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Fayetteville seeks $5 million grant to build massive tornado shelter

A massive, $5 million tornado shelter that could save hundreds of people may be on its way to Fayetteville High School.

Posted: Jan 21, 2020 9:10 PM
Updated: Jan 21, 2020 10:42 PM

A massive, $5 million tornado shelter that could save hundreds of people may be on its way to Fayetteville High School. 

Officials already were working to get federal funds for storm protection on Tuesday morning when they learned the National Weather Service confirmed a tornado hit just 7 minutes away from the high school on Dec. 16. That marks the ninth tornado from that storm system. 

The City of Fayetteville applied for the multimillion dollar Federal Emergency Management Agency (FEMA) grant for a unique, tornado safe room. The school district tells WAAY31 shelters have been built using this money in other states, but not in Tennessee.

If approved, Fayetteville High School would be the first. 

It's what school leaders, including Eric Jones, who works in the Fayetteville City Schools central office, Assistant Principal Eddie Keys and Superintendent Dr. Janine Wilson have been working on, with safety of students being the priority. 

"Our best place as determined by experts that came in, is to go back into the locker rooms in our gymnasium," Jones said, explaining the current procedure during a tornado warning. 

Jones explains the concept for the tornado shelter would be massive, holding at least 1,000 people inside.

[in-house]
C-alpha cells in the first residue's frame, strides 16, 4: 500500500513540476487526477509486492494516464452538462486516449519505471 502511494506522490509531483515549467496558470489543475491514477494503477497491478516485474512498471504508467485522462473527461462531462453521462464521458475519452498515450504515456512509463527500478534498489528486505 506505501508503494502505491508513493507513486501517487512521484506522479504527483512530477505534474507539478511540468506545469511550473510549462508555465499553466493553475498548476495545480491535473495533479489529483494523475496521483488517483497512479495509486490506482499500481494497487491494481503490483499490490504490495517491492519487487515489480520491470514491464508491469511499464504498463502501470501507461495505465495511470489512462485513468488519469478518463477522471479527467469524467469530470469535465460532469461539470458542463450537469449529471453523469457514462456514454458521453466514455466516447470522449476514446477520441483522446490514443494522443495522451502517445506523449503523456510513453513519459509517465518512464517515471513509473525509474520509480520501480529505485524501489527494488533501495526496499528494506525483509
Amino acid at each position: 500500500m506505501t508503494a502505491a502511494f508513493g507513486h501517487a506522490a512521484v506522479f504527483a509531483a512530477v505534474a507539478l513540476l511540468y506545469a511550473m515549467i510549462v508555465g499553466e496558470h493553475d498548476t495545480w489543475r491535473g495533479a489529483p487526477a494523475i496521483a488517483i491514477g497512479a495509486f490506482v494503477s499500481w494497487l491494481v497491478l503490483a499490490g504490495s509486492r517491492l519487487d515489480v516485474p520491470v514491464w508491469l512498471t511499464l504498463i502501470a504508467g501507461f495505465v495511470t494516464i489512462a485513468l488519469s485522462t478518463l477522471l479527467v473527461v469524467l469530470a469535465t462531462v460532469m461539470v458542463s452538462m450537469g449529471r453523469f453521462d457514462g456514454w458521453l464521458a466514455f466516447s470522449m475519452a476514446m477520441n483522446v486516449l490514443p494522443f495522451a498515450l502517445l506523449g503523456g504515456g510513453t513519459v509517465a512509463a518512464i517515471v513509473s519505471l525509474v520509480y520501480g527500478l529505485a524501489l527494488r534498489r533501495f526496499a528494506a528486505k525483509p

"A monolithic dome structure, this will be a round, circular structure, made almost completely of concrete with a dome over top of it," Jones said. 

Fayetteville school leaders credit the mayor's office for being supportive in the process, and with their help, they look to make the storm shelter a reality. Jones says the structure could withstand winds up to 250 miles per hour and protect from debris.

He says there are about 600 residents near the school who could benefit from using the shelter as well. When the space isn't being used as a storm shelter, Jones says it would be used as a competition gymnasium for the sports teams and classrooms. 

He knows the area is always at risk of damaging tornadoes and they have to be prepared.

"Immense property damage and in fact loss of life, you never want to see that, but knowing it is a possibility and having seen it as close as our neighbors in Brindlee Mountain, you always want to do everything you can to protect them," Jones said. 

The school district says it could learn if it won the grant in September. If selected, Fayetteville City Schools would have the match 25 percent, or $1.25 million.

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